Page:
Everyone recognizes that a facelift has a lot to do with managing loose jowl and neck skin. Through incisions around the ears, the skin in front of the ears and down and across the neck is lifted, moved up and backwards, and the excess trimmed. Essentially creating a 'skin hammock' from one ear to the other which is tightened like a sling. It is not uncommon that many people also believe that the facial muscles are also tightened. This belief is only partially true.

The only muscle that is ever manipulated in a facelift is the platysma muscle. The platysma is really like a sheath which completely covers the front of the neck and throat. Running from the collarbones up to and around the lower edge of the jaw, the platysma muscle has two halves which are joined in the middle like a pair of closed curtains. They really wrap around the jawline and blend into those of the face. Its function is to move the head forward but its power is much weaker than other neck muscles, so its role is more cosmetic in how it makes the shape of the neck look. As we age, this muscle almost always separates allowing fat underneath it to protrude and making the neck angle less sharp. The edges of the separated muscle can also be seen as strings or bands which can extend the whole way down the neck to the level of the adam's apple.

In fuller versions of a facelift, a small incision is made under the chin to deal with the separated platysma muscle. Protruding fat is removed and the edges of the muscle is sutured back together from under the chin down to the adam's apple. This creates a corset-like effect and tightens and lifts a primary determinant of the middle of the neck angle. There are many variations of how to suture the platysma muscle but none has been shown to be absolutely superior to another. This maneuver may make one's neck feel a little tighter, particularly when tilting the head back, but this feeling is temporary as one gets used to a unified platysma muscle again. This muscle tightening, combined with the tightened skin hammock, goes a long way towards making a good facelift result with a dramatically improved neck angle.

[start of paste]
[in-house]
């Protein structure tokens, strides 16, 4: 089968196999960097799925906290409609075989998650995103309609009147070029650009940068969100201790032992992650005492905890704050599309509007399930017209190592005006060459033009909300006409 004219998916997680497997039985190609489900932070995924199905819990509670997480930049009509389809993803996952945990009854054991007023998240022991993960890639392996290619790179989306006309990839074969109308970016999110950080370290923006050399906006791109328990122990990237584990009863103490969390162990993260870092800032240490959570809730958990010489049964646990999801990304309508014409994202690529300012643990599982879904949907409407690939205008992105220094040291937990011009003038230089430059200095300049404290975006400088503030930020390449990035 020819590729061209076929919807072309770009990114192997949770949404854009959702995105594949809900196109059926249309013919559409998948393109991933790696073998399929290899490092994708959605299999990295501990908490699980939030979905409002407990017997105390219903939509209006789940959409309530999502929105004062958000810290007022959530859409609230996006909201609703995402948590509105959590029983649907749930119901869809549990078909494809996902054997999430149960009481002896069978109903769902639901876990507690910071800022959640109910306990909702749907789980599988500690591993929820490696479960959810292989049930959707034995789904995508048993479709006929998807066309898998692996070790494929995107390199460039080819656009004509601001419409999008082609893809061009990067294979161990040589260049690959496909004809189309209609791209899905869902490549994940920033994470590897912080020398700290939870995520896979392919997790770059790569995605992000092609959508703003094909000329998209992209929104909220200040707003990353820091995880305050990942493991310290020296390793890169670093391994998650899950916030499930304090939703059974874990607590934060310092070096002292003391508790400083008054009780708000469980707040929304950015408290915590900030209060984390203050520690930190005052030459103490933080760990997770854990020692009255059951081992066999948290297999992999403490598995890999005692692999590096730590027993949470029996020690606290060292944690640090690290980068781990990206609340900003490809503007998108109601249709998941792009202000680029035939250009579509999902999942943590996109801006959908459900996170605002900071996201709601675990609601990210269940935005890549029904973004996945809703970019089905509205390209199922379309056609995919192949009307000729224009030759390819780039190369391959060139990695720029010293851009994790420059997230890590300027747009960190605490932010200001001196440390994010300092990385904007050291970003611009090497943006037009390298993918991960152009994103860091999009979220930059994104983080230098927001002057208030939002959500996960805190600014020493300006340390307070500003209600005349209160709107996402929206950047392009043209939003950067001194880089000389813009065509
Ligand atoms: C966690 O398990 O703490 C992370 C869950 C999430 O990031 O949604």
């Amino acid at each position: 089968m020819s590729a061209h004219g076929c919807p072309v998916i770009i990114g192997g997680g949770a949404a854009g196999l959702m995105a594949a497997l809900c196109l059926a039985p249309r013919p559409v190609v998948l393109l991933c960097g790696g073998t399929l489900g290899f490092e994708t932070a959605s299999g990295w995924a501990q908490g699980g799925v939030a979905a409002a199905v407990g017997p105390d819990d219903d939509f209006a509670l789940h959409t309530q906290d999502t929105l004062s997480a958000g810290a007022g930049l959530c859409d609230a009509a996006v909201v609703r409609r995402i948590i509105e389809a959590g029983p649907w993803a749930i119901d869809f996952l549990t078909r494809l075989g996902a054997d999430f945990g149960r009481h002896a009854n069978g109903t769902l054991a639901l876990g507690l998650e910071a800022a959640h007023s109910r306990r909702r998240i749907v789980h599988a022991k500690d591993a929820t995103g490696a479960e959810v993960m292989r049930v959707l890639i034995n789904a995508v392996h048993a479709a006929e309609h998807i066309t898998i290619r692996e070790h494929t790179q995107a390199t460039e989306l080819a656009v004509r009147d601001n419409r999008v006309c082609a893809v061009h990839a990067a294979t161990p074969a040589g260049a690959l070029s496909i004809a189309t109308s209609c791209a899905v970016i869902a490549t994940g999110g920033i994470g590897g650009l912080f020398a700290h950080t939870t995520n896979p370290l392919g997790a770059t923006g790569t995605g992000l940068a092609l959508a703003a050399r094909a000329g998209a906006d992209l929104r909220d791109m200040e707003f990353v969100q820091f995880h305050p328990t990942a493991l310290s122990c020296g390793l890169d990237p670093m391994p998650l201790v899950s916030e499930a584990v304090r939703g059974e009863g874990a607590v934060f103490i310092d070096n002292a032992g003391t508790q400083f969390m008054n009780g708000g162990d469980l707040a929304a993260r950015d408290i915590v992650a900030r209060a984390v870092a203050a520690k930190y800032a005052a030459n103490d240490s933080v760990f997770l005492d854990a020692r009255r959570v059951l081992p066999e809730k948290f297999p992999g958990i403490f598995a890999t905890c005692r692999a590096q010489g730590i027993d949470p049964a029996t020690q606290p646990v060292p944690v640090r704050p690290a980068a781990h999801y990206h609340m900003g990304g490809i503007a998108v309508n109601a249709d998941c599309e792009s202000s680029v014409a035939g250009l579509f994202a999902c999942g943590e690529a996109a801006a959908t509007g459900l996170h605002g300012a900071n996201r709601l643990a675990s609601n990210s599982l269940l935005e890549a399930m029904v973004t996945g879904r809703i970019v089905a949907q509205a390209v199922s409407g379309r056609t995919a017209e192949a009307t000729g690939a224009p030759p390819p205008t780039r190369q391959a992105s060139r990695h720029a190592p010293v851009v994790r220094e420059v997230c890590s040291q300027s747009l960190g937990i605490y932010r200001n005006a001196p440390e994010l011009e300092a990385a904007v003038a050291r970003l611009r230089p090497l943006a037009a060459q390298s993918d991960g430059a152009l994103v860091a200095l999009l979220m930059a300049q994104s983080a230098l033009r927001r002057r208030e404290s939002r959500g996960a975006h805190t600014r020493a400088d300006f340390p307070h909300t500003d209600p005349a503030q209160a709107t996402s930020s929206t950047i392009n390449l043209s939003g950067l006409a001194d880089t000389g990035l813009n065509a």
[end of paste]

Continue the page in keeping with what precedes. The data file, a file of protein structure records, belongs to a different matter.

Not all facelifts need or use platysmal muscle tightening. Smaller versions of facelifts, known as limited facelifts, Lifestyle Lifts, Quicklifts and numerous other names, are more jowl and skin in front of the ear manipulations and do not manipulate this neck muscle. By definition, these are limited procedures and will not be very effective for large neck problems.

Facelifts do lift one muscle and that is in the neck not the face. The concept of moving facial muscles during a facelift is erroneous and is confused with manipulating another facial layer known as the SMAS. The SMAS is not muscle but a layer between the skin and muscles that can be raised and repositioned just like the overlying skin.